Professor Harriet Pollack (English) (Edited)

Professor Harriet Pollack is an affiliate professor of American Literature at the College of Charleston. Professor Pollack received her BA from Sarah Lawrence College and Haverford College and her PhD from University of Virginia. Before coming to the college, Professor Pollack lived in Senegal with her husband, who was doing field work, taught at Sweet Briar College in Virginia, and then taught at Bucknell University in Pennsylvania.

Though Professor Pollack was born and raised in Pennsylvania, Pollack has a long and deep connection to the South, and Southern literature. Most of her work revolves around the idea of the South as a narrative written on symbolic bodies – the “lady’s” body, the “black” body. As she explains, “rules of social order and the body politic are written on flesh, figuratively and literally, a fact particularly evident in U.S. history and literature, thick with traumatic recollections of black bodies transported, displaced, sold, and brutalized, and white female bodies guarded, protected, restrained, and punished.”  Her book, Eudora Welty’s Fiction and Photography: The Body of the Other Woman considers a recurring pattern that pairs a sheltered young “lady” and an “othered” woman—underclass, foreign, or black. Pollack explained, “The othered woman, who is not a ‘ lady’ models ‘making a spectacle of herself’ for the girl character who is fascinated while she herself considers escaping cultural protections in favor of self-exposure.”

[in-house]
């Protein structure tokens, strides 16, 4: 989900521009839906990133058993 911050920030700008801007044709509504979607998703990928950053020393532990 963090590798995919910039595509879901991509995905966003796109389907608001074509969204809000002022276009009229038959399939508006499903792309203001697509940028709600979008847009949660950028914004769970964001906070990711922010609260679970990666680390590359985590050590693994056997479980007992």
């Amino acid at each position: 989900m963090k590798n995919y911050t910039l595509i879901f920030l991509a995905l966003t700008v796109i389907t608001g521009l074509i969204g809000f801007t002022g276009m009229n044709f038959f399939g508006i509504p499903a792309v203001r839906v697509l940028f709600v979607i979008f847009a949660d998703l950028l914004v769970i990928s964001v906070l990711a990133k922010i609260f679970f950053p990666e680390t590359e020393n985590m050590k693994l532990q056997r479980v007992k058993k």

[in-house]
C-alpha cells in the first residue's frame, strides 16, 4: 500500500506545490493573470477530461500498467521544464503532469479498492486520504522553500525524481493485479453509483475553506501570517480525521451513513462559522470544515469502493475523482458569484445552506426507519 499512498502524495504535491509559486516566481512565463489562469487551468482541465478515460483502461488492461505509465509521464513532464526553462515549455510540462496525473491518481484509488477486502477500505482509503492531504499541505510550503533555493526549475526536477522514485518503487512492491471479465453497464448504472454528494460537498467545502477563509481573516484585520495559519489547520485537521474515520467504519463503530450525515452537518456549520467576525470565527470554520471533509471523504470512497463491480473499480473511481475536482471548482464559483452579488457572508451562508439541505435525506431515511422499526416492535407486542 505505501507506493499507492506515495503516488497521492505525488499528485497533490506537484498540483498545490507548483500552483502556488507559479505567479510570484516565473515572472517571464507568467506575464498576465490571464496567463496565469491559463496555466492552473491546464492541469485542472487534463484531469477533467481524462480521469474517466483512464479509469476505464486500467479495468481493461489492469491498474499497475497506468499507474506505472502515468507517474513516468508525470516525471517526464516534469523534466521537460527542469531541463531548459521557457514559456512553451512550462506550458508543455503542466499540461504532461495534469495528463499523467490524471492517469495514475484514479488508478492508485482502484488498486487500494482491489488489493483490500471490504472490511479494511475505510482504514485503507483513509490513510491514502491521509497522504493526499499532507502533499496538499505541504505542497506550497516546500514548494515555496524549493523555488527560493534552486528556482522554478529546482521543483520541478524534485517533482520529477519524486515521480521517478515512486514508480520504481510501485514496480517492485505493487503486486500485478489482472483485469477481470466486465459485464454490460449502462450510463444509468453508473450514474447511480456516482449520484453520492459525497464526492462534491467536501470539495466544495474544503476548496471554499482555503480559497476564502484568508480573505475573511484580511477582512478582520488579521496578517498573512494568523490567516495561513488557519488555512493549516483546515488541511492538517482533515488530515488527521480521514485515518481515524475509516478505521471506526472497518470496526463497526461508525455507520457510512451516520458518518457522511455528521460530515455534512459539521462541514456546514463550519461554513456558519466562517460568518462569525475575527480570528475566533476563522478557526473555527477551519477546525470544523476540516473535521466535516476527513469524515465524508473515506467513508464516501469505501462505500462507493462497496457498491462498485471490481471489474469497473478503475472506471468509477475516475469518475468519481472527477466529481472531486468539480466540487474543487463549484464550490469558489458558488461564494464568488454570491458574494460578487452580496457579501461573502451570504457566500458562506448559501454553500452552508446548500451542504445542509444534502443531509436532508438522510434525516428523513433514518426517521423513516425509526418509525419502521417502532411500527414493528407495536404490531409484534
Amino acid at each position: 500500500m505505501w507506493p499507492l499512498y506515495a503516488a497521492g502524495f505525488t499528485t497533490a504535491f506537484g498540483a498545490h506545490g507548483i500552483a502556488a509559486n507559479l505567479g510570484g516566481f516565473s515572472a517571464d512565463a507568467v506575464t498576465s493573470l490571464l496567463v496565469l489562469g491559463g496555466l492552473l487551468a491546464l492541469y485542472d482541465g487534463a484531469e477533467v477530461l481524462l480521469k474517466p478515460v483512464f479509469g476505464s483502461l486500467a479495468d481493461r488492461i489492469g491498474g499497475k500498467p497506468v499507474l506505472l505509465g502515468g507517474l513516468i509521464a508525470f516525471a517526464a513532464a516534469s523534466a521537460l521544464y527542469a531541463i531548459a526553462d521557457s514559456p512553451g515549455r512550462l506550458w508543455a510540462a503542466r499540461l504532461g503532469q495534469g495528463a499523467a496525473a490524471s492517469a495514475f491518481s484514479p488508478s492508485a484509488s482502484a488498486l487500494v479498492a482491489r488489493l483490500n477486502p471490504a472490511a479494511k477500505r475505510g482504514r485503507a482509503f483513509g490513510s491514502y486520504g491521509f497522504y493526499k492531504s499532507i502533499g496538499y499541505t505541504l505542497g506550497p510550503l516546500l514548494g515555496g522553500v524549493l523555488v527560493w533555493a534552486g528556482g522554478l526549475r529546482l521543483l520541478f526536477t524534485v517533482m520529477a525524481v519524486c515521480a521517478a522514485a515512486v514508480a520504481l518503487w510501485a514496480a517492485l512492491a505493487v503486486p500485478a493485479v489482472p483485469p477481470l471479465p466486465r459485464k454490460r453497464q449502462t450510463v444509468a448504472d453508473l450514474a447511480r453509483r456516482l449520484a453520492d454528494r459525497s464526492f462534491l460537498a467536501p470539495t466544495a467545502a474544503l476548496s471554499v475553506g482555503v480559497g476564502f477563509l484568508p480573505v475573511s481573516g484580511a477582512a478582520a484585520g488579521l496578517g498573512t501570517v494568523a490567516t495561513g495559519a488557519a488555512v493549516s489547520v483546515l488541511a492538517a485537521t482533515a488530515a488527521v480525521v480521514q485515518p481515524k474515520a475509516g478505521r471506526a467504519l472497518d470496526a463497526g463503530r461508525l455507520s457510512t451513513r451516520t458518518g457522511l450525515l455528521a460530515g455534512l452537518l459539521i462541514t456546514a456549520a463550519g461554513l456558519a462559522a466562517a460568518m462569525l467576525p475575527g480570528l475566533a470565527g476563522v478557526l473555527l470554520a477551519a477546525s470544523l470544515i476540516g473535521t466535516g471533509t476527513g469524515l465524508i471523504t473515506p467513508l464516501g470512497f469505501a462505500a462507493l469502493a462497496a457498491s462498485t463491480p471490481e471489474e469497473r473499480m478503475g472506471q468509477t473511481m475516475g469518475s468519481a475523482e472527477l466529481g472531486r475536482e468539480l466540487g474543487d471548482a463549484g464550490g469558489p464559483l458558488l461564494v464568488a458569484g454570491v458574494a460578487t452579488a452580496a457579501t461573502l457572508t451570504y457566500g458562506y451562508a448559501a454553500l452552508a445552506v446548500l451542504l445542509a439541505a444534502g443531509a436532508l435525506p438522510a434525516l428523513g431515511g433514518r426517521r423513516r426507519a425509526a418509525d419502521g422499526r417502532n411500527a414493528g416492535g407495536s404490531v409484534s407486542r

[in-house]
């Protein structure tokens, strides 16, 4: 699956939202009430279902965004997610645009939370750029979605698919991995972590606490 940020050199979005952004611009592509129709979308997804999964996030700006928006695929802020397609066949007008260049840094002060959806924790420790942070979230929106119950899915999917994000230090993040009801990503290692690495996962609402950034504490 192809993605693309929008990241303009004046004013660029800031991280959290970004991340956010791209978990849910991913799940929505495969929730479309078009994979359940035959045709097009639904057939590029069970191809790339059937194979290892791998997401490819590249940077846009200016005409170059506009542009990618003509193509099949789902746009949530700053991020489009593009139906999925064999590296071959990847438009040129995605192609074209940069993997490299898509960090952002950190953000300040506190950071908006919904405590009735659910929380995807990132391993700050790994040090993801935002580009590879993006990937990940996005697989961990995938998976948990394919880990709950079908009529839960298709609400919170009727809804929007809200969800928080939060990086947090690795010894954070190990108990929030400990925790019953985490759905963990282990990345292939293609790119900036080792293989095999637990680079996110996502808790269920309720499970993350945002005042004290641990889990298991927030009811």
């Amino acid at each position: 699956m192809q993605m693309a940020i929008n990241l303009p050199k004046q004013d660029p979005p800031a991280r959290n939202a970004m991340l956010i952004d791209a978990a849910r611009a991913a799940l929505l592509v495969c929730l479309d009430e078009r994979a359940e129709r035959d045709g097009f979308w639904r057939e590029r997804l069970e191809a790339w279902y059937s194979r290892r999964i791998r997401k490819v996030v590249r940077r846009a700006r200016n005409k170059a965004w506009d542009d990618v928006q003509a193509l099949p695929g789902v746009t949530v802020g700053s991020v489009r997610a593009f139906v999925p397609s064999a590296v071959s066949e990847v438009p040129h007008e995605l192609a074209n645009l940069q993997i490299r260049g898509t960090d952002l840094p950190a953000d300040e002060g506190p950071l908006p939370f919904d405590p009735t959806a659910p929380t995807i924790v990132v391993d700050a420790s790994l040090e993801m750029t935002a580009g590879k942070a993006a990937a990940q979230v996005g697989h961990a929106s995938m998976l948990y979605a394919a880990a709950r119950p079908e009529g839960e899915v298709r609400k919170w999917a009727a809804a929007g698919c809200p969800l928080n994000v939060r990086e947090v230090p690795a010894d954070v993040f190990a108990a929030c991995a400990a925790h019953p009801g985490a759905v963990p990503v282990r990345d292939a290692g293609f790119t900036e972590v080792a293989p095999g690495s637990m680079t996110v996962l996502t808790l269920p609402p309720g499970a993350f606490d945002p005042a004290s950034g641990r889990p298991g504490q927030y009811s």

Today, Professor Pollack is off campus at her home in Mount Pleasant, SC. Right now, Professor Pollack is publishing a book series, “Critical Perspectives on Eudora Welty,” and for it, is creating a volume tentatively titled Eudora Welty and Mystery. For that collection she is writing an essay about Welty’s civil-rights-era novel Losing Battles, in which a comic mystery leads to sudden murder confession, and a black man hung for a white man’s crime, without consequences.

Aside from her many accomplishments, Professor Pollack is a friendly and humorous individual, who I very much enjoyed interviewing. My favorite moment of the interview came when I asked Professor Pollack how she’d like to be addressed, and I listed off options including Doctor, Professor and Ms. Professor Pollack responded with a smile and said, “just Harriet.”


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